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Detailed introduction of reducer types

Single-Stage Cylindrical Gear Reducer:

A single-stage cylindrical gear reducer is suitable for reduction ratios ranging from 3 to 5. The gear teeth can be straight, helical, or herringbone. The housing is typically constructed from cast iron or welded steel plates. Roller bearings are commonly used for bearings, while sliding bearings are reserved for heavy loads or extremely high speeds.

Two-Stage Cylindrical Gear Reducer:

Two-stage cylindrical gear reducers are categorized into three types: expanding, split, and coaxial, suitable for reduction ratios ranging from 8 to 40.

  • Expanding Type: Features a high-speed long tail helical gear and low-speed gears that can be straight or helical. Its asymmetric arrangement demands greater stiffness from bearings and shafts, minimizing the unbalanced load distribution across the gear width to reduce shaft bending and deformation. Widely used due to its simple structure.
  • Split Type: Generally adopts high-speed splitting. As gears and bearings are symmetrically arranged, forces acting on gears and bearings are more uniform. Commonly used in high-power and variable load scenarios, though its structure is more complex.
  • Coaxial Type: Larger axial dimensions, longer intermediate shaft, and lower rigidity characterize this reducer. It is typically used where input and output shafts are coaxial.

Single-Stage Bevel Gear Reducer:

Single-stage bevel gear reducers are suitable for reduction ratios ranging from 2 to 4. The transmission ratio should not be too large to reduce the size of bevel gears for ease of processing. It is only used for transmitting power between two axes that intersect vertically.

Bevel and Cylindrical Gear Reducer:

Bevel and cylindrical gear reducers are suitable for reduction ratios ranging from 8 to 15. Bevel gears are arranged in the high-speed stage to reduce the size of the bevel gears. Bevel gears can be straight or helical, while cylindrical gears are mostly helical, compensating for some axial forces from the bevel gears.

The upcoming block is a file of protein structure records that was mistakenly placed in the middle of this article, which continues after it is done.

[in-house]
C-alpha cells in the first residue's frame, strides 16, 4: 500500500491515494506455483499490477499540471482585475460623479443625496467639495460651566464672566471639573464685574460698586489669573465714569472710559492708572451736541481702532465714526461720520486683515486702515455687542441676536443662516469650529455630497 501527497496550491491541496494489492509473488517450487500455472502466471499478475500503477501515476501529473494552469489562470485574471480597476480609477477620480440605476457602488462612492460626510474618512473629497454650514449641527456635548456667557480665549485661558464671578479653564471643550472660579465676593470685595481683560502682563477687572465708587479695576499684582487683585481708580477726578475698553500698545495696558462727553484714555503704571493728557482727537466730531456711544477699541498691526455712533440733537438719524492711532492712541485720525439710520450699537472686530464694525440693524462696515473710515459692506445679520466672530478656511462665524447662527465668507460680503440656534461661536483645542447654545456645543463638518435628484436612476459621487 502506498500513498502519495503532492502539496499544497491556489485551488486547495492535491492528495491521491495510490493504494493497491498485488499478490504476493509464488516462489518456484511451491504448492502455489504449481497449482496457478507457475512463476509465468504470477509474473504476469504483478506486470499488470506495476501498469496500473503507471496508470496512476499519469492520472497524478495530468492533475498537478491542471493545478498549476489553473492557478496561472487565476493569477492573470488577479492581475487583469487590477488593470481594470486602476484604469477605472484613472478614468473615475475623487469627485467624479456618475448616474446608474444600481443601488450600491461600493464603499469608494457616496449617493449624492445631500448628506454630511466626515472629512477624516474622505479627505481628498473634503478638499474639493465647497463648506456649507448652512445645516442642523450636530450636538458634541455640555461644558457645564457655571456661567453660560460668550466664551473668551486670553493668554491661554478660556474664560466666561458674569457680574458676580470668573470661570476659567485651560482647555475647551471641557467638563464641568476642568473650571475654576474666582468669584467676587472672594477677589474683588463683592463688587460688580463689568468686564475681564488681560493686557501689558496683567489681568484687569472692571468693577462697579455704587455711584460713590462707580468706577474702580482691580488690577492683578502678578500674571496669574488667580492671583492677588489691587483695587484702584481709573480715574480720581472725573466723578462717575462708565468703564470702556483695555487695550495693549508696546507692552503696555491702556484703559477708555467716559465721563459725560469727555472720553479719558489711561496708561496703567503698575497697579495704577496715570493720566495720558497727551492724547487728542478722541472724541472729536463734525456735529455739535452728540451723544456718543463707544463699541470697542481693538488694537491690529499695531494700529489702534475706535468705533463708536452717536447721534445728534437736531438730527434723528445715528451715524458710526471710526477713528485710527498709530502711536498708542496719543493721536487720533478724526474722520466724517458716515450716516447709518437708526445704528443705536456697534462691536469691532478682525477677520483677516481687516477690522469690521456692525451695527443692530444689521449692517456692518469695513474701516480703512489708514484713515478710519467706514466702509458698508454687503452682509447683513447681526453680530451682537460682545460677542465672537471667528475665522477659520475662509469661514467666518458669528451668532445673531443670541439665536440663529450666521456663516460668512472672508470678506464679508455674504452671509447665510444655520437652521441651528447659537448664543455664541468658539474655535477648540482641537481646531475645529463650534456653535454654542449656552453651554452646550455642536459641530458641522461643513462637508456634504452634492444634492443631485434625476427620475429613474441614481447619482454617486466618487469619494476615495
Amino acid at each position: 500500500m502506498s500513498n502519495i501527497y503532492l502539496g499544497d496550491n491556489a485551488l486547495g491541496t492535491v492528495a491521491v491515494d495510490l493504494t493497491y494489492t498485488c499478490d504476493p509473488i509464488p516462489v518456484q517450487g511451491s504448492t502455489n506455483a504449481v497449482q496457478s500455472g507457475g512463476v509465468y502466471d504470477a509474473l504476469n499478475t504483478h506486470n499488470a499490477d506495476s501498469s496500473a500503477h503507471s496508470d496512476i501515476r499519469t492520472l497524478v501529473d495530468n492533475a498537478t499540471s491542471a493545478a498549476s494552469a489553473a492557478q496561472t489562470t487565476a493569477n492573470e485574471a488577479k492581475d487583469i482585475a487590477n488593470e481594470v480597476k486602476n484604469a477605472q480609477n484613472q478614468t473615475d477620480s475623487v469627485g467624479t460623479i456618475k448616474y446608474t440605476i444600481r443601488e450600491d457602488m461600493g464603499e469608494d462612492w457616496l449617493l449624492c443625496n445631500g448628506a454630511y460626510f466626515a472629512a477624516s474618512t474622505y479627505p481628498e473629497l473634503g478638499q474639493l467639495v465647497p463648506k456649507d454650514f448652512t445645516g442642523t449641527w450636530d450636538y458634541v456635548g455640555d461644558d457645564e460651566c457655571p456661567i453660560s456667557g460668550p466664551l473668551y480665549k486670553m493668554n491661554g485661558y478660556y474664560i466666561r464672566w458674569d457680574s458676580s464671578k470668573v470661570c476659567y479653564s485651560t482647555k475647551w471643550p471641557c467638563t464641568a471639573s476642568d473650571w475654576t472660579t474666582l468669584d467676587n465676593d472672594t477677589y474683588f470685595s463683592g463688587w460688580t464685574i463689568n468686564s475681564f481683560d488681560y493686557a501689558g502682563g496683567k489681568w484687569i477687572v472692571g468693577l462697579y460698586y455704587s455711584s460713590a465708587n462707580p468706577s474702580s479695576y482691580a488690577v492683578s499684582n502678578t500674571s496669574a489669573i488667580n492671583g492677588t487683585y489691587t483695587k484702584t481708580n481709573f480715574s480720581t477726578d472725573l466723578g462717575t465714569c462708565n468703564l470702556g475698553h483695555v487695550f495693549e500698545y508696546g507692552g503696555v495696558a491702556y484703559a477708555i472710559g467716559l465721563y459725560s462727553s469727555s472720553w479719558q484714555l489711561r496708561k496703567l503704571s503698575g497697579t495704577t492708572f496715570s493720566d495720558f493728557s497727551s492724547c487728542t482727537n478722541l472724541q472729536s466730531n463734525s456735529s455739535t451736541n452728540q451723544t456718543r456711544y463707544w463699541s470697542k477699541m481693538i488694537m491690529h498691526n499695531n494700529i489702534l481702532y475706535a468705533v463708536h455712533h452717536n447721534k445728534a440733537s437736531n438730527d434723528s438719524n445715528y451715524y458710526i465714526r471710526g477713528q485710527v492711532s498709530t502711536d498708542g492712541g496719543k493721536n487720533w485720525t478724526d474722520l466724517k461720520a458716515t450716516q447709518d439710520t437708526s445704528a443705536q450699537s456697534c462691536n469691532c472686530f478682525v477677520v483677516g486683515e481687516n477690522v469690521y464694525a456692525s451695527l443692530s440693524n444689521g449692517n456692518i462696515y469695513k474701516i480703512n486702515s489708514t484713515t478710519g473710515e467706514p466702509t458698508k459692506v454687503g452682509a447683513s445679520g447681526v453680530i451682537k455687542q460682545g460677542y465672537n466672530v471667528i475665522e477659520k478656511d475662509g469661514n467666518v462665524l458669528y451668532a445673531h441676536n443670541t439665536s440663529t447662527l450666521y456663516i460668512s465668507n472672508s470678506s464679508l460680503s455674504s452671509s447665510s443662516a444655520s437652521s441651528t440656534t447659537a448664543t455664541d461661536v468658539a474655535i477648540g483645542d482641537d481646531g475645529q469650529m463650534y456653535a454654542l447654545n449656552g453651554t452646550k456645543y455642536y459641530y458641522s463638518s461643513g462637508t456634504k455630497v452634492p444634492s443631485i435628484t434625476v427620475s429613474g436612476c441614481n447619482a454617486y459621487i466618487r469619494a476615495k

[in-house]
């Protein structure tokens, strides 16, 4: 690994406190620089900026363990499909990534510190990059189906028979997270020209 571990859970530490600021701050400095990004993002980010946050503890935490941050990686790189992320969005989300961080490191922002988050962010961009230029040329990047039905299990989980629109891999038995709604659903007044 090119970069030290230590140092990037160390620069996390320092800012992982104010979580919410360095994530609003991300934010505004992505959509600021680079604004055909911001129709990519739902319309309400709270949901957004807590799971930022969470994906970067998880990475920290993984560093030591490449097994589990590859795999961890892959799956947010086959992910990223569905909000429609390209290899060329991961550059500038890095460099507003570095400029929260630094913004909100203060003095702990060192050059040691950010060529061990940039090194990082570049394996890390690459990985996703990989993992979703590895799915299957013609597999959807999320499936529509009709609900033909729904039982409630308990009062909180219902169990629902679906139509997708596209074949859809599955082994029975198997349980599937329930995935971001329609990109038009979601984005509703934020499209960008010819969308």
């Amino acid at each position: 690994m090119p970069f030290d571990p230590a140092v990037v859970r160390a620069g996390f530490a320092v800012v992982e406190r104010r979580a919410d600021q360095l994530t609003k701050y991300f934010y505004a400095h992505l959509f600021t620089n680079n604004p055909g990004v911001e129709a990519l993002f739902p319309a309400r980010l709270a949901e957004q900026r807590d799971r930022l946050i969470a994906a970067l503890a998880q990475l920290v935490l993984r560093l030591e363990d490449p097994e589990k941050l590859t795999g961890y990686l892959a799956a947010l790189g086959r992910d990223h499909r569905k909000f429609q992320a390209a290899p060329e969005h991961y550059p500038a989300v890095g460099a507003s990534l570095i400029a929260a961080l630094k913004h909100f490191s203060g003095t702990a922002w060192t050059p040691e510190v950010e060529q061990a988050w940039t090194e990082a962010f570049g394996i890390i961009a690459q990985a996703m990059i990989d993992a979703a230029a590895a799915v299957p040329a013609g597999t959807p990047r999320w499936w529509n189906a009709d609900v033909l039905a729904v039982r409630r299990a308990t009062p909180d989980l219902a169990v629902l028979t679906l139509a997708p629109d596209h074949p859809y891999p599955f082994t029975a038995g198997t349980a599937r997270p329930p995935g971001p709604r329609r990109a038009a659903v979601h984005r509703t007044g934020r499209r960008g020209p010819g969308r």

Worm Gear Reducer:

There are various types of worm gear reducers, including cylindrical worm gear reducers, circular arc enveloping worm gear reducers, conical worm gear reducers, and worm-wheel reducers, with cylindrical worm gear reducers being the most widely used. Worm gear reducers are suitable for reduction ratios ranging from 10 to 80. They have a compact structure and a high transmission ratio but low transmission efficiency. They are suitable for low-power and intermittent operation scenarios. When the circumferential speed of the worm is V ≤ 4-5 m/s, the worm is usually positioned below for better lubrication and cooling conditions. When V ≥ 4-5 m/s, the stirring loss of the oil is significant, and the worm is generally placed above.

Planetary Gear Reducer:

Due to the structural characteristics of planetary reducers, a single stage typically ranges from a minimum reduction of 3 to a maximum of around 10. Common reduction ratios include 3/4/5/6/8/10, with the number of stages generally not exceeding three, although some may have more. Custom reducers can have up to four stages.

Compared to other reducers, planetary reducers exhibit high rigidity, precision (single-stage completion in 1 minute), high transmission efficiency (single stage 97%-98%), high torque, compact size, and lifelong maintenance-free characteristics. Because of these features, planetary reducers are often installed on stepper motors and servo motors to reduce speed, increase torque, and match inertia.

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